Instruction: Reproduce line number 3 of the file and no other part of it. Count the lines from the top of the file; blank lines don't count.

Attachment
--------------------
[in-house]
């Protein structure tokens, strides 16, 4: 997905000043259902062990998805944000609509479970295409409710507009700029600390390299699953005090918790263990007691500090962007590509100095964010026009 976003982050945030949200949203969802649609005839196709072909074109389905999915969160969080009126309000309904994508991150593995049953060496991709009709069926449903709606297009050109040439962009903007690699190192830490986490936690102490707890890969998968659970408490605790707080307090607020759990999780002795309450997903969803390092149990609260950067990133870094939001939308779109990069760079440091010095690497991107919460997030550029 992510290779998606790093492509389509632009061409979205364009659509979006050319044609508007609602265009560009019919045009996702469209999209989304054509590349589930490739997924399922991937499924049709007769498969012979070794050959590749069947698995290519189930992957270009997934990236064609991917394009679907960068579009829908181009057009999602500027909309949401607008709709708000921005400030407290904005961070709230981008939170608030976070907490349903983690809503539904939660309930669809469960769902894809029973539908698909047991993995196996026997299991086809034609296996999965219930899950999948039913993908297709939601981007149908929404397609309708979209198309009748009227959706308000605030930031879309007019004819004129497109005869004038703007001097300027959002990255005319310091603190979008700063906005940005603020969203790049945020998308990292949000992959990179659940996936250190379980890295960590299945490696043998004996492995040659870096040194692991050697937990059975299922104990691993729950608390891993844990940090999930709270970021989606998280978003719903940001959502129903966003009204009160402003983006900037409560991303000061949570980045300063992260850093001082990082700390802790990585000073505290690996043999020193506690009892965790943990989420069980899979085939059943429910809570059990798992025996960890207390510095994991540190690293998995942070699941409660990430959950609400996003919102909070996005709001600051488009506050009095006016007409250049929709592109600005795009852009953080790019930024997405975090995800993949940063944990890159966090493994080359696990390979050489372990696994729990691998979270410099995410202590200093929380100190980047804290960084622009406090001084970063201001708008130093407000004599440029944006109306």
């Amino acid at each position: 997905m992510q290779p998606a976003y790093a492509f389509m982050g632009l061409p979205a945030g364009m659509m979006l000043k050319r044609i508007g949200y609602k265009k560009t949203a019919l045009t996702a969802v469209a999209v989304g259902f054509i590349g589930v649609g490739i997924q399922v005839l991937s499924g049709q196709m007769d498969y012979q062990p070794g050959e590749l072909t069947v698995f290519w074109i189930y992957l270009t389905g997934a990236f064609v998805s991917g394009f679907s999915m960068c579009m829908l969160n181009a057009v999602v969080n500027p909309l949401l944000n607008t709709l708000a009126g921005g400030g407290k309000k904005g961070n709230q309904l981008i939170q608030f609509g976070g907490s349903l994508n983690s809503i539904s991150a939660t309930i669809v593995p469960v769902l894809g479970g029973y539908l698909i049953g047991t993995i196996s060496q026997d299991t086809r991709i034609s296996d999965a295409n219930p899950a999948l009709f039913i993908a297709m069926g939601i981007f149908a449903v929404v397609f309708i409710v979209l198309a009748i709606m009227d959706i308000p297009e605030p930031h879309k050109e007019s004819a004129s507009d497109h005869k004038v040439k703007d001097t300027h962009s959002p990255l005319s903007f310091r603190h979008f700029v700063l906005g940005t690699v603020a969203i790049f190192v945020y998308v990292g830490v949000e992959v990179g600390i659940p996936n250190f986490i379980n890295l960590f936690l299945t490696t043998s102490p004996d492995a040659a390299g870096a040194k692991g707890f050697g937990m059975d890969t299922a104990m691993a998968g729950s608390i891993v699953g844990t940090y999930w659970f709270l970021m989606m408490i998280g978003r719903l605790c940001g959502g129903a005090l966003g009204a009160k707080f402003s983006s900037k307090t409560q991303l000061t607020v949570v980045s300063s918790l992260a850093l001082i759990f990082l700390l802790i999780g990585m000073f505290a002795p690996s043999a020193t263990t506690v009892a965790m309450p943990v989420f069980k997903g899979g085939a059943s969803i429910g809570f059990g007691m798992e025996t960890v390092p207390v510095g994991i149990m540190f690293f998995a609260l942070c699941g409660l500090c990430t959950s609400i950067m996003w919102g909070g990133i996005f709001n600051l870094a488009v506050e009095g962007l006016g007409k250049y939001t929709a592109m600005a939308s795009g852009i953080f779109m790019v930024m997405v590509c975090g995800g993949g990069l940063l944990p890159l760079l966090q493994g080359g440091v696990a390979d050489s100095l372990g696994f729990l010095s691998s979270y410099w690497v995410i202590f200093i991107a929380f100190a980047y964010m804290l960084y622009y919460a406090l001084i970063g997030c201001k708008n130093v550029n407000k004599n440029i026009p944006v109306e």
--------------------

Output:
């Amino acid at each position: 997905m992510q290779p998606a976003y790093a492509f389509m982050g632009l061409p979205a945030g364009m659509m979006l000043k050319r044609i508007g949200y609602k265009k560009t949203a019919l045009t996702a969802v469209a999209v989304g259902f054509i590349g589930v649609g490739i997924q399922v005839l991937s499924g049709q196709m007769d498969y012979q062990p070794g050959e590749l072909t069947v698995f290519w074109i189930y992957l270009t389905g997934a990236f064609v998805s991917g394009f679907s999915m960068c579009m829908l969160n181009a057009v999602v969080n500027p909309l949401l944000n607008t709709l708000a009126g921005g400030g407290k309000k904005g961070n709230q309904l981008i939170q608030f609509g976070g907490s349903l994508n983690s809503i539904s991150a939660t309930i669809v593995p469960v769902l894809g479970g029973y539908l698909i049953g047991t993995i196996s060496q026997d299991t086809r991709i034609s296996d999965a295409n219930p899950a999948l009709f039913i993908a297709m069926g939601i981007f149908a449903v929404v397609f309708i409710v979209l198309a009748i709606m009227d959706i308000p297009e605030p930031h879309k050109e007019s004819a004129s507009d497109h005869k004038v040439k703007d001097t300027h962009s959002p990255l005319s903007f310091r603190h979008f700029v700063l906005g940005t690699v603020a969203i790049f190192v945020y998308v990292g830490v949000e992959v990179g600390i659940p996936n250190f986490i379980n890295l960590f936690l299945t490696t043998s102490p004996d492995a040659a390299g870096a040194k692991g707890f050697g937990m059975d890969t299922a104990m691993a998968g729950s608390i891993v699953g844990t940090y999930w659970f709270l970021m989606m408490i998280g978003r719903l605790c940001g959502g129903a005090l966003g009204a009160k707080f402003s983006s900037k307090t409560q991303l000061t607020v949570v980045s300063s918790l992260a850093l001082i759990f990082l700390l802790i999780g990585m000073f505290a002795p690996s043999a020193t263990t506690v009892a965790m309450p943990v989420f069980k997903g899979g085939a059943s969803i429910g809570f059990g007691m798992e025996t960890v390092p207390v510095g994991i149990m540190f690293f998995a609260l942070c699941g409660l500090c990430t959950s609400i950067m996003w919102g909070g990133i996005f709001n600051l870094a488009v506050e009095g962007l006016g007409k250049y939001t929709a592109m600005a939308s795009g852009i953080f779109m790019v930024m997405v590509c975090g995800g993949g990069l940063l944990p890159l760079l966090q493994g080359g440091v696990a390979d050489s100095l372990g696994f729990l010095s691998s979270y410099w690497v995410i202590f200093i991107a929380f100190a980047y964010m804290l960084y622009y919460a406090l001084i970063g997030c201001k708008n130093v550029n407000k004599n440029i026009p944006v109306e």